"Brush Bascom's doin' that work now," said Mr. Tooting, contemptuously, "and he's doin' it with a shovel. Look here! He's got the same squib in three towns within a dozen miles of each other, the one beginning 'Political conditions in this State are as clean as those of any State in the Union, and the United Northeastern Railroads is a corporation which is, fortunately, above calumny. A summer resident who, to satisfy his lust for office, is rolling to defame--'"
"Yes," interrupted Mr. Crewe, "never mind reading any more of that rot."
"It's botched," said Mr. Tooting, whose artistic soul was jarred. "I'd have put that in Avalon County, and Weave, and Marshall. I know men that take all three of those papers in Putnam."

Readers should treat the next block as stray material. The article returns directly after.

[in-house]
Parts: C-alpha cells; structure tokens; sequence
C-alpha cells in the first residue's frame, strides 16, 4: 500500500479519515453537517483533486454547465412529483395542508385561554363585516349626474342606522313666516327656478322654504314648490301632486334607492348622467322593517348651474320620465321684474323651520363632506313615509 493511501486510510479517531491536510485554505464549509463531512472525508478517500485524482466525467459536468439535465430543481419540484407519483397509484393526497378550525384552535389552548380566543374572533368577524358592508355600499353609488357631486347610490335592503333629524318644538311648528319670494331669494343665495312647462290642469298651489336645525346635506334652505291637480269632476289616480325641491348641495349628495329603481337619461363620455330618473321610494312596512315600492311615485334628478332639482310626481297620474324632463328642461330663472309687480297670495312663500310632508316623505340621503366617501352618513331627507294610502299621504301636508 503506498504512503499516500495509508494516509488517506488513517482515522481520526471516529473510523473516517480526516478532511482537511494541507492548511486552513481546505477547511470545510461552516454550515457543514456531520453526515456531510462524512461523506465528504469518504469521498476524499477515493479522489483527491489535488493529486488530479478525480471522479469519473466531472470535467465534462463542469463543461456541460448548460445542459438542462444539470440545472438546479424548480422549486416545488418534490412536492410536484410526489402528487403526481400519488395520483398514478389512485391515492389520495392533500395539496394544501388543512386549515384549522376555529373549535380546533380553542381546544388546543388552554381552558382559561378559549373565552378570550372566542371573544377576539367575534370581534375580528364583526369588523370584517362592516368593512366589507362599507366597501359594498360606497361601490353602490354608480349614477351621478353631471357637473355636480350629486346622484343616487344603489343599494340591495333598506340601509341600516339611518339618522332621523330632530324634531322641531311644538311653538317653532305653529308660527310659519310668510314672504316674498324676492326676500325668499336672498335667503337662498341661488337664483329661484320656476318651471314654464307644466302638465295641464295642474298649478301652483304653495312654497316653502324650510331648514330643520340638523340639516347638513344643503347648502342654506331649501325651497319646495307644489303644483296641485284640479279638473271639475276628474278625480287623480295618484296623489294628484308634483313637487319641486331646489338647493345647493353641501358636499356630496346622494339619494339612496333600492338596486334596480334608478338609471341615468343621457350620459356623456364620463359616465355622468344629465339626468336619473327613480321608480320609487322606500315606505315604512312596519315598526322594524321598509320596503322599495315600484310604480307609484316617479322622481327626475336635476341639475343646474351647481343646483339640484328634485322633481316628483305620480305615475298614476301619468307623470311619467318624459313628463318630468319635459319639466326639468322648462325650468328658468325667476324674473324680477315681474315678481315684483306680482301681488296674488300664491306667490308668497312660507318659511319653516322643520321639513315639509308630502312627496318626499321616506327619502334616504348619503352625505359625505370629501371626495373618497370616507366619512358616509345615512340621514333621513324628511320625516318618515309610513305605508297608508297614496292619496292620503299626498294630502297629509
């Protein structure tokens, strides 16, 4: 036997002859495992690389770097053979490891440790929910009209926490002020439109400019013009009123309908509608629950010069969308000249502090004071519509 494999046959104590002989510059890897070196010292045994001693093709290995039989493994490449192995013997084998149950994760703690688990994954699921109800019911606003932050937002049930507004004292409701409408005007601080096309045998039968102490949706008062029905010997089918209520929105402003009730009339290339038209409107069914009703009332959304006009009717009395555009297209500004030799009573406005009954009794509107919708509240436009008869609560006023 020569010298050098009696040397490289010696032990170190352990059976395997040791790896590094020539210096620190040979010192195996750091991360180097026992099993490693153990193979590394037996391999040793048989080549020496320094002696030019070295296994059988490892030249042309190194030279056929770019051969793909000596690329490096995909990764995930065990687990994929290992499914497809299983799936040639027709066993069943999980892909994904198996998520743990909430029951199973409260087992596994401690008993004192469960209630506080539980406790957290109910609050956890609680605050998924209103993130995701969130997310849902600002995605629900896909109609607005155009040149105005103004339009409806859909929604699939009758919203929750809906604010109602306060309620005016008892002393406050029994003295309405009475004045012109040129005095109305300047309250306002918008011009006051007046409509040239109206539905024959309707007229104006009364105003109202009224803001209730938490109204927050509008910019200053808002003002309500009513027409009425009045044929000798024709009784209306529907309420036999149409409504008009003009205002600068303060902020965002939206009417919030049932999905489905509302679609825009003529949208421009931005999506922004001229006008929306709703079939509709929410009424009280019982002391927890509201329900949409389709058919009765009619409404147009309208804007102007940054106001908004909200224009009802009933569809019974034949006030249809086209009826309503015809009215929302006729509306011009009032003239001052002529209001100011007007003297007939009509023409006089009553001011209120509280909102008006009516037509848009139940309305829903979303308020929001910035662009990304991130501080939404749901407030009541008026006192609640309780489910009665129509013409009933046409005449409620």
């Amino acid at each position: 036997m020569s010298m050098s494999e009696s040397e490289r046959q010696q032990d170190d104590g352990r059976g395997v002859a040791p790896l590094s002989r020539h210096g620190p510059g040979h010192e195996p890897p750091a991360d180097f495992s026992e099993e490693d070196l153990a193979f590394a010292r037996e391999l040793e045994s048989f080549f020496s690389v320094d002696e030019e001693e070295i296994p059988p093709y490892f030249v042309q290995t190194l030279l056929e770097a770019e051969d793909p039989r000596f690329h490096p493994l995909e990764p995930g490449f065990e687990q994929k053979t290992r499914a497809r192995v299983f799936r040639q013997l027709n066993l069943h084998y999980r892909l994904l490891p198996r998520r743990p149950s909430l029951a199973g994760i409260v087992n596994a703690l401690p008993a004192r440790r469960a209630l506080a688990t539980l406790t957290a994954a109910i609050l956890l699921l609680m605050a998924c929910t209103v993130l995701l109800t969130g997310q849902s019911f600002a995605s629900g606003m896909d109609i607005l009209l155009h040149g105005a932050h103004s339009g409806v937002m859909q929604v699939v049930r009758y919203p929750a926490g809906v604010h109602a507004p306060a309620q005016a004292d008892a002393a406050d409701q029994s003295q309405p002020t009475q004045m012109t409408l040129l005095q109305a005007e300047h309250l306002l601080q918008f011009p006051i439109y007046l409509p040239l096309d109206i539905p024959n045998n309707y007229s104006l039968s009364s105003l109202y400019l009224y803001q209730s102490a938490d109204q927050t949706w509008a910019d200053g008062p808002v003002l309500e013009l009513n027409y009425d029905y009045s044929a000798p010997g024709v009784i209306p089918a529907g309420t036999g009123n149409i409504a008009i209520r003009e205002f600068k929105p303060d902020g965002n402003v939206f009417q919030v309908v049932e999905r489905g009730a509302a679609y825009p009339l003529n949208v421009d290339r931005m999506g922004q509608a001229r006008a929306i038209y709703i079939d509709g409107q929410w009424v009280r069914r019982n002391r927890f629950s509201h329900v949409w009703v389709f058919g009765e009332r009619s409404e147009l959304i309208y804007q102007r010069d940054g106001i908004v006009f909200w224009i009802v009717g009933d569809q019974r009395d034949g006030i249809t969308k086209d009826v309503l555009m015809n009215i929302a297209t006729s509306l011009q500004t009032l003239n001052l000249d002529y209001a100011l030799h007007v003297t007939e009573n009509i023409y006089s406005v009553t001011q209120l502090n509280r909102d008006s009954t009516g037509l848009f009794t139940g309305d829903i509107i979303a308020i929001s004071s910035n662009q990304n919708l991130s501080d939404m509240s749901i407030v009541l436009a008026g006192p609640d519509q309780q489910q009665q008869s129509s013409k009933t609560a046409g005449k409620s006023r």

No need of balloonists to see what the enemy is about, when we have a Mr. Tooting.
"They're stung!" he cried, as he ran rapidly through the bundle of papers--Mr. Crewe having subscribed, with characteristic generosity, to the entire press of the State. "Flint gave 'em out all this stuff about the railroad bein' a sacred institution. You've got 'em on the run right now, Mr. Crewe. You'll notice that, Democrats and Republicans, they've dropped everybody else, that they've all been sicked on to you. They're scared."
"I came to that conclusion some time ago," replied Mr. Crewe, who was sorting over his letters.
"And look there!" exclaimed Mr. Tooting, tearing out a paragraph, "there's the best campaign material we've had yet. Say, I'll bet Flint taken that doddering idiot's pass away for writing that."
Mr. Crewe took the extract, and read:--